• Added supplements for anxiety.
  • Quality sourced protein.
  • Lower levels of protein.
  • Helps acidify urine.
  • Reduced mineral content.


  • Expensive

Hill’s c/d Multicare Urinary Care

Hills made this urinary care c/d™  to tackle multiple urinary tract issues. Good quality chicken proteins provide your cat with natural antioxidants, taurine, vitamins, and minerals needed for overall health. 

It contains controlled magnesium, calcium, and phosphorus levels to reduce the chance of struvite and calcium oxalate crystals forming. It also includes potassium citrate to help prevent blockages. As well as low levels of protein and sodium to help maintain kidney function.

L-tryptophan and hydrolyzed casein are added to Hill’s c/d to reduce stress which can aid in alleviating FLUTD symptoms. Most consumers rate this food highly, their cats enjoy it, and it’s helped dissolve crystals in the urine. However, some pet owners have said it’s made their cat sick.

This diet requires a vet note to purchase.


  • Low protein and sodium content.
  • Controlled mineral content.
  • Targets multiple urinary tract issues.
  • Good quality proteins.
  • Added stress relievers


  • Expensive.
  • Made some cats sick.

Hill’s c/d Multicare Urinary Care Wet

Hill’s urinary wet diet is a great way to increase your cat’s water intake, and it’s suitable for all life stages. Just like the dry option, it helps prevent multiple urinary tract problems.

Made from great protein sources, real tuna and chicken provide an excellent tasting meal for your feline. It contains controlled levels of magnesium, phosphorus, and calcium, and can dissolve crystals in as little as seven days. This recipe is rich in antioxidants, potassium citrate, and omega-3 fatty acids to prevent blockages and keep your pet in tip-top condition.

Pet owners found the price of this food expensive. However, they’ve rated it highly, confirming that it controls their cat’s urinary tract issues well.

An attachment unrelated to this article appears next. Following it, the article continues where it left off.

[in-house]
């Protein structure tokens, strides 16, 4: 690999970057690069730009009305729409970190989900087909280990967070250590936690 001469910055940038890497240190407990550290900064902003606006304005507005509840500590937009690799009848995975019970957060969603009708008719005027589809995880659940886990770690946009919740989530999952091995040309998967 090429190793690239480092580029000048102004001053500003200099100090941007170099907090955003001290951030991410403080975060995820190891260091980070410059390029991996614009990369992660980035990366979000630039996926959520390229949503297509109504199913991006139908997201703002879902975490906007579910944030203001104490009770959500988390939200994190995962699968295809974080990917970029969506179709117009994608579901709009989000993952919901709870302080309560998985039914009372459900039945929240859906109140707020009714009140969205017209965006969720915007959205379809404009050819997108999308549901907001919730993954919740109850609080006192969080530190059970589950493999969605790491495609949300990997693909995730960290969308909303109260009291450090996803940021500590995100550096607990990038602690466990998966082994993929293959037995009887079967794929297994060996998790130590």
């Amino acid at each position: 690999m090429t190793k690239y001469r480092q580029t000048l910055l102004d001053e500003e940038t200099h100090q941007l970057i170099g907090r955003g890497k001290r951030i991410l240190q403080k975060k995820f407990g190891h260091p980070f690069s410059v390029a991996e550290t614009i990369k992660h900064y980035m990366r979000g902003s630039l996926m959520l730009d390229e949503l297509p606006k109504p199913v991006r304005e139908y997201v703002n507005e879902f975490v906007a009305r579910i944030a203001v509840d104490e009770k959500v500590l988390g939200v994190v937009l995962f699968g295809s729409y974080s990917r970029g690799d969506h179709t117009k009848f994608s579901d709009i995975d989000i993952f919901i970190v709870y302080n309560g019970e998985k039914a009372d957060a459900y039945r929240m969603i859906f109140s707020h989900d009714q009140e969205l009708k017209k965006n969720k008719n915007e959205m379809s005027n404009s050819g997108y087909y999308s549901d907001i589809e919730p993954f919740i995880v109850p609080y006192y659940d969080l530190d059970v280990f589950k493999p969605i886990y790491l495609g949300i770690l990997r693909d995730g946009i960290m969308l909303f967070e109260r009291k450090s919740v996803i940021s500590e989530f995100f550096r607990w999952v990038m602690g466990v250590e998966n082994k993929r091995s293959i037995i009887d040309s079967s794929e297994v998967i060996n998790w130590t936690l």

This diet requires a vet note to purchase.


  • High moisture content.
  • Good sources of protein.
  • Aims to prevents multiple urinary tract issues
  • Controlled mineral content
  • Helps prevent blockages.


  • Expensive 

Iams Proactive Health Urinary Tract Health

Iams proactive health is a complete and balanced food for adult cats that aims to relieve the symptoms of FLUTD. The first ingredient is chicken—full of natural antioxidants, taurine, vitamins, and minerals that support your cat’s overall health. 

Containing low levels of magnesium, this diet can lower pH levels in your cat’s urine. Omega-3 and -6 fatty acids will keep your cat’s coat and skin looking great. It also contains the amino acid L-carnitine to help burn fat and support lean muscle mass.

The majority of consumers found that this food worked well and prevented urinary crystal buildup. However, it doesn’t seem to suit all, and a small minority of cats developed struvite crystals.


  • Great protein source.
  • Low magnesium content.
  • Contains essential fatty acids.
  • Contains essential amino acids.


  • Failed to prevent crystals in a small minority of cats.

Purina Pro Plan Urinary Tract Health

This rich hydrating formula is made from real beef and poultry to tickle your cat’s taste buds. It comes in a multipack with three great flavors, so your cat won’t get bored. For adult cats suffering from urinary issues that involve struvite crystals.

This entrée is enriched with antioxidants and omega-3 fatty acids to support the overall health of your four-legged friend. As well as optimal protein and fat content to keep your feline in fantastic condition. Its low magnesium content decreases your cat’s urine pH and reduces the risk of crystals forming.

Most cats love the taste of this high-quality protein chow. However, there’s a small minority that turn their noses up at it. Overall, Purina Pro Plan is a great affordable food that can be fed exclusively or accompany a dry diet.


  • Excellent source of protein.
  • Dissolves struvite crystals
  • Reduced magnesium content.
  • High moisture content.
  • Contains antioxidants and omega-3 fatty acids.


  • Some cats don’t like the taste.

Blue Buffalo Natural W+U Weight Management + Urinary Care

Blue Buffalo Natural W+U is complete and balanced for all life stages; it supports urinary health and weight management. 

This is a grain-free diet, great for those cats with intolerances as well as urinary issues. The controlled mineral levels aid in eliminating the formation of both struvite and calcium oxalate crystals. 

While calorie and fat content are low, this food also contains L-carnitine to help your cat maintain a healthy weight. It has increased dietary fibers to assist digestion and make your kitty feel fuller for longer. De-boned chicken is the first ingredient, a great source of protein, and no extra calcium from bone content.